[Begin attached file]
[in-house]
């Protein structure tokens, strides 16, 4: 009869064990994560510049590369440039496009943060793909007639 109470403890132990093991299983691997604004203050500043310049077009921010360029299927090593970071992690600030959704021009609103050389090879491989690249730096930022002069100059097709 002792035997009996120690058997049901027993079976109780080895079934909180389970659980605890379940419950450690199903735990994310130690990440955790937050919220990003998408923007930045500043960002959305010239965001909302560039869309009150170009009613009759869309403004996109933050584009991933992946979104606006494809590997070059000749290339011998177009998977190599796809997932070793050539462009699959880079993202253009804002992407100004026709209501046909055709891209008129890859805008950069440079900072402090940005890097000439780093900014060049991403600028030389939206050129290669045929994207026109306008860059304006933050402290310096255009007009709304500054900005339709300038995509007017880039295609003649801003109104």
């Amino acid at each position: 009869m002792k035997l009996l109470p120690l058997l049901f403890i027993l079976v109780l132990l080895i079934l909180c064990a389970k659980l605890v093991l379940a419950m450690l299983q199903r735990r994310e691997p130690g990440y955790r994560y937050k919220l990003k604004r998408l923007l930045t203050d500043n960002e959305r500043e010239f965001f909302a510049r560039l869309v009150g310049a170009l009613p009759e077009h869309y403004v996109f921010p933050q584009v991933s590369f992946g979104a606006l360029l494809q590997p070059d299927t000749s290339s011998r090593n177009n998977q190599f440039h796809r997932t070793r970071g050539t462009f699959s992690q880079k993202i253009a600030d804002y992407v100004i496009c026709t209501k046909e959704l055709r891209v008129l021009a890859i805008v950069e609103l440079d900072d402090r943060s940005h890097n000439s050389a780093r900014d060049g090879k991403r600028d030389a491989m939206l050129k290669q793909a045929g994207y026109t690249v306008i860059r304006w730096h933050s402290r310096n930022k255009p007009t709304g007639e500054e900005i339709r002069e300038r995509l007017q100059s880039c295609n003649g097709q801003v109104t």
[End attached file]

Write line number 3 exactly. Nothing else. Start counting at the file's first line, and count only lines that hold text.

């Amino acid at each position: 009869m002792k035997l009996l109470p120690l058997l049901f403890i027993l079976v109780l132990l080895i079934l909180c064990a389970k659980l605890v093991l379940a419950m450690l299983q199903r735990r994310e691997p130690g990440y955790r994560y937050k919220l990003k604004r998408l923007l930045t203050d500043n960002e959305r500043e010239f965001f909302a510049r560039l869309v009150g310049a170009l009613p009759e077009h869309y403004v996109f921010p933050q584009v991933s590369f992946g979104a606006l360029l494809q590997p070059d299927t000749s290339s011998r090593n177009n998977q190599f440039h796809r997932t070793r970071g050539t462009f699959s992690q880079k993202i253009a600030d804002y992407v100004i496009c026709t209501k046909e959704l055709r891209v008129l021009a890859i805008v950069e609103l440079d900072d402090r943060s940005h890097n000439s050389a780093r900014d060049g090879k991403r600028d030389a491989m939206l050129k290669q793909a045929g994207y026109t690249v306008i860059r304006w730096h933050s402290r310096n930022k255009p007009t709304g007639e500054e900005i339709r002069e300038r995509l007017q100059s880039c295609n003649g097709q801003v109104t």